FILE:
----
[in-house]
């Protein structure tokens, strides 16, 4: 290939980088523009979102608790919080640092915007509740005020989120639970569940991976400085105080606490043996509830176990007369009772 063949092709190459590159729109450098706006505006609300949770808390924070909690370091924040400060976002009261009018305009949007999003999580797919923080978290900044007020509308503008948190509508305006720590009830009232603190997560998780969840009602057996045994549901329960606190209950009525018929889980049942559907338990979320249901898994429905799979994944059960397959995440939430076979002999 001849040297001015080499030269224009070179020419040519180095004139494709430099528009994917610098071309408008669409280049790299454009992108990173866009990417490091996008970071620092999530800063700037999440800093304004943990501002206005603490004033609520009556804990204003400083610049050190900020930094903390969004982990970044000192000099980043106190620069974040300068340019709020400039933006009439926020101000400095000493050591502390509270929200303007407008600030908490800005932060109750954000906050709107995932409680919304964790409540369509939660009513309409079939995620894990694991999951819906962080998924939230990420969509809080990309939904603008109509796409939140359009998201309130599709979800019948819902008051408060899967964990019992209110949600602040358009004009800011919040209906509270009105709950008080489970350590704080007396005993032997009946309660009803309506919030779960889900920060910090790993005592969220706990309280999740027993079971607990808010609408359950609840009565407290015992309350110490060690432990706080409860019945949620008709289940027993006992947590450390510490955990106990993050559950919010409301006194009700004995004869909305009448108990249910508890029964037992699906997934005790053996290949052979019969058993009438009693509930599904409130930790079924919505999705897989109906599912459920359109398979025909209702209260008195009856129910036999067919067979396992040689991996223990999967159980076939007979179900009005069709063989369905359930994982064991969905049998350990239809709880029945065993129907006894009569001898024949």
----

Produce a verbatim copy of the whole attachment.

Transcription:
[in-house]
């Protein structure tokens, strides 16, 4: 290939980088523009979102608790919080640092915007509740005020989120639970569940991976400085105080606490043996509830176990007369009772 063949092709190459590159729109450098706006505006609300949770808390924070909690370091924040400060976002009261009018305009949007999003999580797919923080978290900044007020509308503008948190509508305006720590009830009232603190997560998780969840009602057996045994549901329960606190209950009525018929889980049942559907338990979320249901898994429905799979994944059960397959995440939430076979002999 001849040297001015080499030269224009070179020419040519180095004139494709430099528009994917610098071309408008669409280049790299454009992108990173866009990417490091996008970071620092999530800063700037999440800093304004943990501002206005603490004033609520009556804990204003400083610049050190900020930094903390969004982990970044000192000099980043106190620069974040300068340019709020400039933006009439926020101000400095000493050591502390509270929200303007407008600030908490800005932060109750954000906050709107995932409680919304964790409540369509939660009513309409079939995620894990694991999951819906962080998924939230990420969509809080990309939904603008109509796409939140359009998201309130599709979800019948819902008051408060899967964990019992209110949600602040358009004009800011919040209906509270009105709950008080489970350590704080007396005993032997009946309660009803309506919030779960889900920060910090790993005592969220706990309280999740027993079971607990808010609408359950609840009565407290015992309350110490060690432990706080409860019945949620008709289940027993006992947590450390510490955990106990993050559950919010409301006194009700004995004869909305009448108990249910508890029964037992699906997934005790053996290949052979019969058993009438009693509930599904409130930790079924919505999705897989109906599912459920359109398979025909209702209260008195009856129910036999067919067979396992040689991996223990999967159980076939007979179900009005069709063989369905359930994982064991969905049998350990239809709880029945065993129907006894009569001898024949």